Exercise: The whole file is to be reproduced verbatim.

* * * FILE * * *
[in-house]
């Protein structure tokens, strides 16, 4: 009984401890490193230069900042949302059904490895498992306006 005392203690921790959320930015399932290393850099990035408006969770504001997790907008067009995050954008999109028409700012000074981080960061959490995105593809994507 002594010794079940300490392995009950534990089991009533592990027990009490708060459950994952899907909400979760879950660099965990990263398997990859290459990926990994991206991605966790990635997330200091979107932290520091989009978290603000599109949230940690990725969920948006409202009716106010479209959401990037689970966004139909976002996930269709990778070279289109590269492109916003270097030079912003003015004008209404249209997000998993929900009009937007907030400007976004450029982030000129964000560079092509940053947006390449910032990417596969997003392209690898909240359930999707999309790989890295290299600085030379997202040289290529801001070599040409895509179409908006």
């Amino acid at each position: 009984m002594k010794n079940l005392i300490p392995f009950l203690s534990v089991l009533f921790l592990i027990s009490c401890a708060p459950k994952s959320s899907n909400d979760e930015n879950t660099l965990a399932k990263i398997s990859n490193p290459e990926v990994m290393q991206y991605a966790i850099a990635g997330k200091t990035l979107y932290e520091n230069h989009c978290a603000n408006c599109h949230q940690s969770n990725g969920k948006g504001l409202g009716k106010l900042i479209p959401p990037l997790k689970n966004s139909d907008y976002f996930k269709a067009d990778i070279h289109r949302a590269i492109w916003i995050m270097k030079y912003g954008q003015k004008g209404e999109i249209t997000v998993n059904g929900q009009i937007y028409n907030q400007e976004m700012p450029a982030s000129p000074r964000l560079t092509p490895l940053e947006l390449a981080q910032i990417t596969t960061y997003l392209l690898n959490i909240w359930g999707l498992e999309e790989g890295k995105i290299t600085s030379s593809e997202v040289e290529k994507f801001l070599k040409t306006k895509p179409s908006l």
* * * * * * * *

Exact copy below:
[in-house]
């Protein structure tokens, strides 16, 4: 009984401890490193230069900042949302059904490895498992306006 005392203690921790959320930015399932290393850099990035408006969770504001997790907008067009995050954008999109028409700012000074981080960061959490995105593809994507 002594010794079940300490392995009950534990089991009533592990027990009490708060459950994952899907909400979760879950660099965990990263398997990859290459990926990994991206991605966790990635997330200091979107932290520091989009978290603000599109949230940690990725969920948006409202009716106010479209959401990037689970966004139909976002996930269709990778070279289109590269492109916003270097030079912003003015004008209404249209997000998993929900009009937007907030400007976004450029982030000129964000560079092509940053947006390449910032990417596969997003392209690898909240359930999707999309790989890295290299600085030379997202040289290529801001070599040409895509179409908006």
């Amino acid at each position: 009984m002594k010794n079940l005392i300490p392995f009950l203690s534990v089991l009533f921790l592990i027990s009490c401890a708060p459950k994952s959320s899907n909400d979760e930015n879950t660099l965990a399932k990263i398997s990859n490193p290459e990926v990994m290393q991206y991605a966790i850099a990635g997330k200091t990035l979107y932290e520091n230069h989009c978290a603000n408006c599109h949230q940690s969770n990725g969920k948006g504001l409202g009716k106010l900042i479209p959401p990037l997790k689970n966004s139909d907008y976002f996930k269709a067009d990778i070279h289109r949302a590269i492109w916003i995050m270097k030079y912003g954008q003015k004008g209404e999109i249209t997000v998993n059904g929900q009009i937007y028409n907030q400007e976004m700012p450029a982030s000129p000074r964000l560079t092509p490895l940053e947006l390449a981080q910032i990417t596969t960061y997003l392209l690898n959490i909240w359930g999707l498992e999309e790989g890295k995105i290299t600085s030379s593809e997202v040289e290529k994507f801001l070599k040409t306006k895509p179409s908006l």